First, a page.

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Samira Ahmed is a British journalist, writer and broadcaster at the BBC. She is part of the female member of staff - after a dozen legal cases- who believes she was illegally paid less than their male counterparts. Last Monday, she arrives with a dozens of well-wishers to the central London employment tribunal and denounced the BBC for that.
The BBC’s former China editor who resigned last year over equal pay, told reporters at the tribunal hearing that Ahmed is only the first of many cases in the pipeline: “Women want equality, they want their work respected. They don’t want their work to be undervalued. It affects everything about their lives, it’s not just about finances which are important… it is also about self-respect and about progression as well as pay”. She also adds that women such as Ahmed who are fighting for their rights were willing to risk damage their career in order to see “equality honoured” after complaining with the BBC’s internal pay review.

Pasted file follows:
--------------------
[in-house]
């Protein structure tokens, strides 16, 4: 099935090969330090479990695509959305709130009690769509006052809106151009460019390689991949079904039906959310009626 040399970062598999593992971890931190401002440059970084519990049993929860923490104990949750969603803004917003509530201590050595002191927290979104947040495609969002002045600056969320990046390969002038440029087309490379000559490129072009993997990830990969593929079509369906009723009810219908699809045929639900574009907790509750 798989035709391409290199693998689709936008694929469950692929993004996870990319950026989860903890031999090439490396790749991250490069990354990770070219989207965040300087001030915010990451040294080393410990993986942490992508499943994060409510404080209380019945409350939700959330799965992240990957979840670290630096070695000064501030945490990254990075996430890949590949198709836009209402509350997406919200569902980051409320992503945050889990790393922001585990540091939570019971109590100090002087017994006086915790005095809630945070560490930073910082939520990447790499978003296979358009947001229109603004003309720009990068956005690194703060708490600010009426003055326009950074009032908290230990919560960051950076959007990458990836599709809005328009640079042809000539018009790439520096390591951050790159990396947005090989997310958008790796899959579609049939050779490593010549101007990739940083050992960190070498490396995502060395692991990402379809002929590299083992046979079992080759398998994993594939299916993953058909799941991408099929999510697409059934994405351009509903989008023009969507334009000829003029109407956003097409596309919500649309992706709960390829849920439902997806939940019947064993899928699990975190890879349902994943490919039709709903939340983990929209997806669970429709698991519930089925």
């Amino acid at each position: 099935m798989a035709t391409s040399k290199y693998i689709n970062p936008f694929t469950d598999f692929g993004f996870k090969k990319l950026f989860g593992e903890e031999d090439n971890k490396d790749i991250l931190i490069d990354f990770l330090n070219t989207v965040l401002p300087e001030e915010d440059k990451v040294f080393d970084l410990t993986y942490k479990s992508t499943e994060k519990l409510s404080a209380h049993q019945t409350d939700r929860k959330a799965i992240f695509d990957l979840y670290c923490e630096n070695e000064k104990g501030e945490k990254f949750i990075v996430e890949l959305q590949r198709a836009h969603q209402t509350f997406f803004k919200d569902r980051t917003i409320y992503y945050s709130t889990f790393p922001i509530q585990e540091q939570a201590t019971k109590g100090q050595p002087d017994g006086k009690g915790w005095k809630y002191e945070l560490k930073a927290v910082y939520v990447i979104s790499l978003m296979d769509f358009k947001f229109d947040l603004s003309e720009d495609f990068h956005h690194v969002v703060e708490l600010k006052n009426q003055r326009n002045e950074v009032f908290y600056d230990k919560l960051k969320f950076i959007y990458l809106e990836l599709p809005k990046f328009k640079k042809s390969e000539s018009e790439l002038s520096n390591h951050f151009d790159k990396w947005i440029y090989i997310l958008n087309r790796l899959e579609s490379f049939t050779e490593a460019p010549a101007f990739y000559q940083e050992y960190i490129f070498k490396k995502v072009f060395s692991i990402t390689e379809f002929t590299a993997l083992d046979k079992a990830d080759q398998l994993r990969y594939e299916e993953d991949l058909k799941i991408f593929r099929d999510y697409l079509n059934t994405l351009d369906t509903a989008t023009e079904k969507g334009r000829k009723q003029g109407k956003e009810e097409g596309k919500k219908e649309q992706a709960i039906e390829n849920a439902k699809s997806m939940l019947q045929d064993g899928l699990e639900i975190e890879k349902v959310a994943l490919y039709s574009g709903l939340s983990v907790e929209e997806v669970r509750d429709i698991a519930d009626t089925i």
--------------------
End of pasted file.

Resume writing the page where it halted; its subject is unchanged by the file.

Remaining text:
The BBC has already accepted that Ahmed was underpaid by between 50% and 33% compared to male colleagues. However, they are resisting Ahmed’s claim that was unfairly paid for her work presenting Newswatch, for which she received £440 an episode. She claims this is unfair because at the same time Jeremy Vine was paid £3000 for presenting each episode of Point of Views, a similar programme.
On which a BBC spokesperson answered to that: “(…) Gender has not been a factor in levels of pay for Point of View. News and entertainment are very different markets and pay across the media industry reflects this.”